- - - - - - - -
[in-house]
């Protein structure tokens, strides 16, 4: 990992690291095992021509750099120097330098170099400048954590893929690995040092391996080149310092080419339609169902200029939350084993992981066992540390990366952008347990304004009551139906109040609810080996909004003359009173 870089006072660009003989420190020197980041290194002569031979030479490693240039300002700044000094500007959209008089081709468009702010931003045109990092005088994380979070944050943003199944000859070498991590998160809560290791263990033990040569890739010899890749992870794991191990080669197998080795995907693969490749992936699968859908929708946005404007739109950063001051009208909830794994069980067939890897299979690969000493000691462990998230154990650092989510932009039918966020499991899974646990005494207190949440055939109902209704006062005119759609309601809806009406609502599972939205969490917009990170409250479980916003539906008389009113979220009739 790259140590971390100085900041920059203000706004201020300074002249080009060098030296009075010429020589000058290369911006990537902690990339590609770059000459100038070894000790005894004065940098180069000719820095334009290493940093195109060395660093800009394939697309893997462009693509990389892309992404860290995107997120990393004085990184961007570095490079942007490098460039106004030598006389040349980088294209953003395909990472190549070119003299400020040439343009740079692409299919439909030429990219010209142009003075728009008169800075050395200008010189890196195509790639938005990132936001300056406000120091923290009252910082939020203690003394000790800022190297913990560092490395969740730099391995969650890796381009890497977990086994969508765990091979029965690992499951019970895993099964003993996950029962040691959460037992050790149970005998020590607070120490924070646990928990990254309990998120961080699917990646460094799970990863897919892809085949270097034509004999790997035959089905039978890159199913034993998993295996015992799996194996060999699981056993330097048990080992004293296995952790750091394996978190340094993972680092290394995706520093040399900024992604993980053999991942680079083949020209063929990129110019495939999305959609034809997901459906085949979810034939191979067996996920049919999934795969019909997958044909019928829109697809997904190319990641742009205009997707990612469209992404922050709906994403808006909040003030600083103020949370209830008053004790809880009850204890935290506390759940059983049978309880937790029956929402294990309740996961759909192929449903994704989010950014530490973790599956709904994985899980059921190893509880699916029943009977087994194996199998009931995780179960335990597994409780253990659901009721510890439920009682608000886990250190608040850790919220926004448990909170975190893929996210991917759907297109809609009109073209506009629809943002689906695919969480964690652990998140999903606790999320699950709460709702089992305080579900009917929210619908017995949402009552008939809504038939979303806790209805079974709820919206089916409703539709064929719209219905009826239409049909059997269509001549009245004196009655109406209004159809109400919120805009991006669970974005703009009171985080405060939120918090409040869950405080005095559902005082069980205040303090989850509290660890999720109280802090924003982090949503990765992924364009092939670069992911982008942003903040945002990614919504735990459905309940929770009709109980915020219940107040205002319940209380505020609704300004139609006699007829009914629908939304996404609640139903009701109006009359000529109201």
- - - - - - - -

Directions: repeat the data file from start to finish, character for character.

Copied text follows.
[in-house]
């Protein structure tokens, strides 16, 4: 990992690291095992021509750099120097330098170099400048954590893929690995040092391996080149310092080419339609169902200029939350084993992981066992540390990366952008347990304004009551139906109040609810080996909004003359009173 870089006072660009003989420190020197980041290194002569031979030479490693240039300002700044000094500007959209008089081709468009702010931003045109990092005088994380979070944050943003199944000859070498991590998160809560290791263990033990040569890739010899890749992870794991191990080669197998080795995907693969490749992936699968859908929708946005404007739109950063001051009208909830794994069980067939890897299979690969000493000691462990998230154990650092989510932009039918966020499991899974646990005494207190949440055939109902209704006062005119759609309601809806009406609502599972939205969490917009990170409250479980916003539906008389009113979220009739 790259140590971390100085900041920059203000706004201020300074002249080009060098030296009075010429020589000058290369911006990537902690990339590609770059000459100038070894000790005894004065940098180069000719820095334009290493940093195109060395660093800009394939697309893997462009693509990389892309992404860290995107997120990393004085990184961007570095490079942007490098460039106004030598006389040349980088294209953003395909990472190549070119003299400020040439343009740079692409299919439909030429990219010209142009003075728009008169800075050395200008010189890196195509790639938005990132936001300056406000120091923290009252910082939020203690003394000790800022190297913990560092490395969740730099391995969650890796381009890497977990086994969508765990091979029965690992499951019970895993099964003993996950029962040691959460037992050790149970005998020590607070120490924070646990928990990254309990998120961080699917990646460094799970990863897919892809085949270097034509004999790997035959089905039978890159199913034993998993295996015992799996194996060999699981056993330097048990080992004293296995952790750091394996978190340094993972680092290394995706520093040399900024992604993980053999991942680079083949020209063929990129110019495939999305959609034809997901459906085949979810034939191979067996996920049919999934795969019909997958044909019928829109697809997904190319990641742009205009997707990612469209992404922050709906994403808006909040003030600083103020949370209830008053004790809880009850204890935290506390759940059983049978309880937790029956929402294990309740996961759909192929449903994704989010950014530490973790599956709904994985899980059921190893509880699916029943009977087994194996199998009931995780179960335990597994409780253990659901009721510890439920009682608000886990250190608040850790919220926004448990909170975190893929996210991917759907297109809609009109073209506009629809943002689906695919969480964690652990998140999903606790999320699950709460709702089992305080579900009917929210619908017995949402009552008939809504038939979303806790209805079974709820919206089916409703539709064929719209219905009826239409049909059997269509001549009245004196009655109406209004159809109400919120805009991006669970974005703009009171985080405060939120918090409040869950405080005095559902005082069980205040303090989850509290660890999720109280802090924003982090949503990765992924364009092939670069992911982008942003903040945002990614919504735990459905309940929770009709109980915020219940107040205002319940209380505020609704300004139609006699007829009914629908939304996404609640139903009701109006009359000529109201």